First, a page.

The Biblical Songs of Ascent were chanted as one mounted the steps of the Temple to bring offerings and ask for blessing. Of course this is a metaphor for the journey through life itself: an upward climb with the hope for reward at the end. And laced through these songs are expressions of every human emotion: anger, fear, hunger and suspicion as well as hope, confidence and joy. The human condition has not changed since Biblical times. Our styles of music, of poetry and of communication have changed exponentially – but these same emotions still surge beneath the surface.
It is this quality which has led so many composers throughout the ages to turn to the Psalms for song texts. What is it that music can add to these words? It is just what music, at its best, brings to us with or without words: a glimpse of another way of thinking, a quieting of the inquisitive, fact-finding rational mind that may open the heart to fundamental realities that cannot be defined. A culture’s music supplies the context for the words, and they read differently for each age and each composer – who thus reveals us to ourselves.
What does Shawn bring to the Psalms? He sees the young David with his harp. He hears melodies that take their shape from the cadences of the King James version of the English text. He finds dialogues between cantor and chorus, between harp and strings, between child-like humility and extravagant gestures of blessing. He remembers how David vowed to build a house for the Lord, and he erects a structure of ten Psalms within seven movements and an interlude, building a fugue as carefully as if the Lord were watching. He descends to the depths of self-pity and rises to the vision of joy.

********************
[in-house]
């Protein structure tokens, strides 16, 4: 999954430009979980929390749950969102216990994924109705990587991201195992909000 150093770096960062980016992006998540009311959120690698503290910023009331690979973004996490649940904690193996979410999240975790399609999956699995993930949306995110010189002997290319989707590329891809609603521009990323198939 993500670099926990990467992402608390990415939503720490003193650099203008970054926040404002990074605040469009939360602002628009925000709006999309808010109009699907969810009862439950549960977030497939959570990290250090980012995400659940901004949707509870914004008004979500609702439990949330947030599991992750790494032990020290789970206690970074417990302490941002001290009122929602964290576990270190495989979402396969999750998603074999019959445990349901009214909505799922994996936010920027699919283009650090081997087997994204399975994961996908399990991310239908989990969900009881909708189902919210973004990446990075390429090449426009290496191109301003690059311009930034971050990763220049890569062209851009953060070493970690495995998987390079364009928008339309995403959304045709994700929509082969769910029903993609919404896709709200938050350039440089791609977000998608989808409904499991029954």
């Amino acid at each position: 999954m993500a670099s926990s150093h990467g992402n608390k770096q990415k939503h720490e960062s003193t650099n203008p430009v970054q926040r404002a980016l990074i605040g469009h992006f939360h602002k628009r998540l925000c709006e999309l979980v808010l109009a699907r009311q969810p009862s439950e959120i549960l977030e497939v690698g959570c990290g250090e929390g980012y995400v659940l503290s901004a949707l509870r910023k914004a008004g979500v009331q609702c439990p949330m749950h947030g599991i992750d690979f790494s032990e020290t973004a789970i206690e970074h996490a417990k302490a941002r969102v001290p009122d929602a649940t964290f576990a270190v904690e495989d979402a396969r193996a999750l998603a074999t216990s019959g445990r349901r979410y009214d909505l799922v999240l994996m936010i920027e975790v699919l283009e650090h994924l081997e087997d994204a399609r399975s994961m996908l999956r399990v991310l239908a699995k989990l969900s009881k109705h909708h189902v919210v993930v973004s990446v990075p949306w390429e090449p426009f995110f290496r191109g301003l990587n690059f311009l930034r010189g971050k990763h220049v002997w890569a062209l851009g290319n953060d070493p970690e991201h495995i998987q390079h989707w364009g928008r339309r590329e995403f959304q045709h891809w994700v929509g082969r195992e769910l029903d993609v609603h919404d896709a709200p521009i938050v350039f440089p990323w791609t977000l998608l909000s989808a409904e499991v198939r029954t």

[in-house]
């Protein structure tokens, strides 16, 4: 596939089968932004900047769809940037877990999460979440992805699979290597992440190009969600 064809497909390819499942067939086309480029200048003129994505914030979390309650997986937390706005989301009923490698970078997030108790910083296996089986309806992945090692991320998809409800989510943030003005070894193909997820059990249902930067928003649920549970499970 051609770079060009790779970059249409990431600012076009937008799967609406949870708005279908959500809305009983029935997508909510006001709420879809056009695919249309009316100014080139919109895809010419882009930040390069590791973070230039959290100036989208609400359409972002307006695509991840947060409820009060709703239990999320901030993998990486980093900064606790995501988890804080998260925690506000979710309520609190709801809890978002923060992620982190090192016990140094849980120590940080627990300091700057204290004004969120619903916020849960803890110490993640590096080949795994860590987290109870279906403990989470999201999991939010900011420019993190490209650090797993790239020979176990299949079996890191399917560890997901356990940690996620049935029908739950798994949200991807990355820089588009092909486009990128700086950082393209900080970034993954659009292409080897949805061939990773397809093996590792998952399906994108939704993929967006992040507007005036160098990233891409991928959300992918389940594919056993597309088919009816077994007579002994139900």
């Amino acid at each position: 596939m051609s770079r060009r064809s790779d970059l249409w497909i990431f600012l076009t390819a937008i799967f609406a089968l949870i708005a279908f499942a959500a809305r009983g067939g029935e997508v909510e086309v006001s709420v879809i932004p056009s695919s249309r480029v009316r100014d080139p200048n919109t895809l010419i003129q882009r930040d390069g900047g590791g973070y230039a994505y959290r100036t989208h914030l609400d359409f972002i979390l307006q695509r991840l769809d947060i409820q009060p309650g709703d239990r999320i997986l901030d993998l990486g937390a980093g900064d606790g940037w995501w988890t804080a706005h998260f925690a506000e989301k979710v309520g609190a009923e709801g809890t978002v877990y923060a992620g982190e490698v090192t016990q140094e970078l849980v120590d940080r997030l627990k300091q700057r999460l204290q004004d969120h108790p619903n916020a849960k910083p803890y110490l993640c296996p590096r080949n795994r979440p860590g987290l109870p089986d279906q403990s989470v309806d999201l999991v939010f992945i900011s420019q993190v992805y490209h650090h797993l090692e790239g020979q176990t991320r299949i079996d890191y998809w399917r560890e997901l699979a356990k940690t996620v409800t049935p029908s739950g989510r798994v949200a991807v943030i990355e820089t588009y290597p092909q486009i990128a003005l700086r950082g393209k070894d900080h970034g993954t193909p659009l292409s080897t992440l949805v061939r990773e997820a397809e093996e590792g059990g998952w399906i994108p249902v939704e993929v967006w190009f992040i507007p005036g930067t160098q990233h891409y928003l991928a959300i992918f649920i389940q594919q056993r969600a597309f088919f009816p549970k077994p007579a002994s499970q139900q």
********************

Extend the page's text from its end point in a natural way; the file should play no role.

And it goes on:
Peace is the central concern. “Pray for the peace of Jerusalem” takes on added meaning in these days. “Peace be within thy walls.” “How good for brethren to dwell together in unity.” “Peace be within thee.” “Thou shalt see thy children’s children, and peace among the nations.” Our prayers are just as heartfelt as those of people in every age. We are part of the ongoing procession ascending the steps, bearing our burdens, hoping for blessing.
This world that we live in is usually presented as one of deep conflict. We are torn between freedom and responsibility, violence and restraint, body and soul, head and heart. We imagine ourselves as unique and omnipotent, able to control our destiny and that of others. But through these words and this music we are invited to see ourselves and our world in a different, more generous light. “There is forgiveness with thee.” “Happy shalt thou be, and it shall be well with thee.” Even “Let thy saints shout aloud for joy.”
Shawn has the courage and self-confidence to use traditional musical forms and languages. He hears the individual voice within the larger relationship, and gives us a sympathetic reading of songs from our most ancient history. Listen, and you may be persuaded that we, like King Saul, may be cured of our madness by the singing of hymns.
Alice Parker is a choral music legend. With over fifty years of composing, arranging and teaching experience, Alice’s love and dedication to the art form has inspired countless musicians around the world. She is the founder and artistic director of Melodious Accord, but is perhaps best known for her extraordinary arrangements and musical partnership with one of our country’s forefathers of choral music, Robert Shaw.